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Spotlight on Research

This new feature of PDF News & Review will highlight the research of members of the PDF-funded, multi-disciplinary teams dedicated to solving Parkinson's at Columbia University Medical Center, Cornell University Medical Center and Rush University Medical Center.

Dr. Blair Ford, Associate Professor of Clinical Neurology, Columbia University Medical Center

Dr. Ford's work at Columbia is a balance of patient care, medical education, and clinical research, and each aspect of this work drives and enriches the other two. For 12 years, he has been studying and caring for patients with PD, with a focus on developing and applying innovative new therapies.

In recent years, Dr. Ford's central research interest has been deep brain stimulation (DBS), the surgical technique for treating symptoms of Parkinson's disease. In his role as Medical Director of the Center for Movement Disorder Surgery at Columbia, Dr. Ford coordinates one of the busiest centers in North America for the neurosurgical treatment of PD. He was the lead investigator in a recent study that provided painstakingly careful outcome measures of subthalamic nucleus (STN) stimulation in a group of 30 patients with advanced Parkinson's disease. In the September 2004 issue of the Journal of Neurology Neurosurgery and Psychiatry, Dr. Ford and colleagues reported that when blinded evaluations of videotaped neurological examinations are used to assess outcomes, patients who undergo DBS show a 30 percent improvement in motor scores after one year, and this effect is directly proportional to the maximal benefit a patient derives from individual doses of levodopa.

Dr. Ford's particular focus is the long-term outcomes of DBS, its effect on cognition and dementia, and the precise relationship between symptom control and electrode location. To address these issues, Dr. Ford and his colleagues evaluate every potential surgical candidate at Columbia in great detail, both in the medicated and unmedicated states, using several rating scales, quality of life questionnaires and neuropsychological testing. Stimulating the brain to treat PD is one of the most important advances in the Parkinson field, and Dr. Ford and his colleagues hope to be at the forefront of this research.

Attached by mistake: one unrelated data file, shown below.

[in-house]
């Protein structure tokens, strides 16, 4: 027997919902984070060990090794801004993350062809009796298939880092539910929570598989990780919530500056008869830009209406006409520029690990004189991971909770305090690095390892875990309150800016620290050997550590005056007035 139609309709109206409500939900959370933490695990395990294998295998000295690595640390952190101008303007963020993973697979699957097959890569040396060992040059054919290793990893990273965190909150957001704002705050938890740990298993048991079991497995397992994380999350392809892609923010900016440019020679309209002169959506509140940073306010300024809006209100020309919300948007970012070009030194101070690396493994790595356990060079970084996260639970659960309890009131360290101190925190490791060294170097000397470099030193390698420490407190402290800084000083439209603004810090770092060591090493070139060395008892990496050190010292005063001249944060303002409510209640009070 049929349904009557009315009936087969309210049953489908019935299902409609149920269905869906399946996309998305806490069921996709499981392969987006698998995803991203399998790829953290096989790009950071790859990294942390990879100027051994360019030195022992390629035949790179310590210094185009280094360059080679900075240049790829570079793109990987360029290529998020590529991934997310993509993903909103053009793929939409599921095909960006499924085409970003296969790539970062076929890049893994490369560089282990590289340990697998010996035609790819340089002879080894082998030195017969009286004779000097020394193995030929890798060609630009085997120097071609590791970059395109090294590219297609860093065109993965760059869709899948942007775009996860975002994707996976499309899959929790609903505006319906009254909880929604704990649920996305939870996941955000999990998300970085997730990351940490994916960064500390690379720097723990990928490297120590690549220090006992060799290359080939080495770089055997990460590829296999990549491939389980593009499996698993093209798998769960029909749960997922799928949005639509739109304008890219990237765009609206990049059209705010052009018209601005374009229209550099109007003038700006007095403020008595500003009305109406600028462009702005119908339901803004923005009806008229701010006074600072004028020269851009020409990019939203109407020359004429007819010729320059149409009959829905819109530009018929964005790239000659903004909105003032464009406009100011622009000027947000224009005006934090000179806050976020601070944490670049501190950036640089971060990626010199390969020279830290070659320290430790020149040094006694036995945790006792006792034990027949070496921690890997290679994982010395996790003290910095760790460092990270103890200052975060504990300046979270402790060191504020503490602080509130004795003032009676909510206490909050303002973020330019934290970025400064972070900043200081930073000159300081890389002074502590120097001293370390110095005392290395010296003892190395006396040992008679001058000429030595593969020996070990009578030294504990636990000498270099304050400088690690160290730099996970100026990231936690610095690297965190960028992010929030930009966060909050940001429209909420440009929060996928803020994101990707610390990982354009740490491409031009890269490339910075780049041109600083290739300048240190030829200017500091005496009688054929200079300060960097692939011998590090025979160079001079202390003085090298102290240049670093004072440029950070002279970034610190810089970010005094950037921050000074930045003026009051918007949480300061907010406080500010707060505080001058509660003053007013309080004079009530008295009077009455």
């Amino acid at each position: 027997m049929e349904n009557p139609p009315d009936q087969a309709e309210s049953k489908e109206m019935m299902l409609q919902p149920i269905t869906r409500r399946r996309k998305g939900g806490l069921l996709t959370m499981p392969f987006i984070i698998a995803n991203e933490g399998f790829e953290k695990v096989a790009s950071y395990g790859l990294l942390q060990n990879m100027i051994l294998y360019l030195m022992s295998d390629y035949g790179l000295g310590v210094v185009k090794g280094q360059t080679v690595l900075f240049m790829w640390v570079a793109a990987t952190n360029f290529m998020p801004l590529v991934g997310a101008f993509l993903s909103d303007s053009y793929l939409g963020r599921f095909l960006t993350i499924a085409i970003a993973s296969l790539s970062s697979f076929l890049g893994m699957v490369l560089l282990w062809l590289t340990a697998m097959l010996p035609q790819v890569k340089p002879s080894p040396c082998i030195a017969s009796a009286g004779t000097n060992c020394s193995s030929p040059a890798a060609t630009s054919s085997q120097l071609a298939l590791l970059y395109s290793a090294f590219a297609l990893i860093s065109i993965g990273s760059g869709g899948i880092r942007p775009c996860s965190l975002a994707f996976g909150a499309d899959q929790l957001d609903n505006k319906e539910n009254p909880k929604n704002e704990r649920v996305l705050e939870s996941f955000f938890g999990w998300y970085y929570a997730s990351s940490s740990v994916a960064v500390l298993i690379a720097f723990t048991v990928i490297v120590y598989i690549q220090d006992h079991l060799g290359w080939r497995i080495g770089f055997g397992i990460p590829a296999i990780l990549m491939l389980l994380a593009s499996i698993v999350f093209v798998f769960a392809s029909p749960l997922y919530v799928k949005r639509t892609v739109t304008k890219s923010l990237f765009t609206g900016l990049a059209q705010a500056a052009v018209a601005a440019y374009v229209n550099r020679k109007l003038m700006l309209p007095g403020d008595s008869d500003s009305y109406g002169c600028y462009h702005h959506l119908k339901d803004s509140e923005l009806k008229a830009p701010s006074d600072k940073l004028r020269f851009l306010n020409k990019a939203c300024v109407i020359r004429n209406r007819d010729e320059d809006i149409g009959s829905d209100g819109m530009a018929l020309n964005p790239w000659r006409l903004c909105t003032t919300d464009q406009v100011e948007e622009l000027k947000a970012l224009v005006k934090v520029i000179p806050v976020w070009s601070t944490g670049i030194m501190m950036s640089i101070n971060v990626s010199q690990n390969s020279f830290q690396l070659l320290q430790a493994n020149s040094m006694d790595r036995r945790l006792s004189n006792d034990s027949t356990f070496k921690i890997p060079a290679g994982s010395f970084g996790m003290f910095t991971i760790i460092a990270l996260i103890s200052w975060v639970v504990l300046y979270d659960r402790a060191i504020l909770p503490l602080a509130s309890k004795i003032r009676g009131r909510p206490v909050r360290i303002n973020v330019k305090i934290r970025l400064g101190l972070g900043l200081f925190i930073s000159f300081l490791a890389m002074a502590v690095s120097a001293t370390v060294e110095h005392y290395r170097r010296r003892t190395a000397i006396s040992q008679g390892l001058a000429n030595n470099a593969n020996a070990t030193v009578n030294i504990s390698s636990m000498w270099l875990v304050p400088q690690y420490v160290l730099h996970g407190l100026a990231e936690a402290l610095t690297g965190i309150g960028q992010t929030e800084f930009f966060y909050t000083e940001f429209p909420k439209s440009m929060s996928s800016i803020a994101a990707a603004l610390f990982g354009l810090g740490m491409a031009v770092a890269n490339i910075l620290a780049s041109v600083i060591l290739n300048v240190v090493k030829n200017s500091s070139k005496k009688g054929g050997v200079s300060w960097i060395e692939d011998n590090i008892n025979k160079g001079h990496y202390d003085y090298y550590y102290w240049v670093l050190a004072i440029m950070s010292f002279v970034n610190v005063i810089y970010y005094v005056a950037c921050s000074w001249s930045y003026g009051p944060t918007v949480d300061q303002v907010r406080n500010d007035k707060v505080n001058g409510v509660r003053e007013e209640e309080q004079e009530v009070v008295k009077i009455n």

Dr. Ford is the author of numerous articles and book chapters on Parkinson's disease. He has participated in many clinical trials, and was Columbia's principal investigator in an important multi-center randomized trial of the effects of early levodopa treatment in patients with PD. Sponsored by the NIH and known as ELLDOPA, the four-year study found no evidence that levodopa is toxic.

In his role as an educator, Dr. Ford organizes Columbia's state-of-the-art course on DBS for neurologists and neurosurgeons. He has also authored PDF's popular booklet, Surgery for Parkinson's Disease: A Guide for Patients, Family and Caregivers. He has given many lectures at various institutions and conferences, and is frequently asked to speak with patients at support group meetings and forums. Dr. Ford sees all of his work - the patient care, the education and the research - as complementary dimensions of his commitment to helping people who live with Parkinson's disease.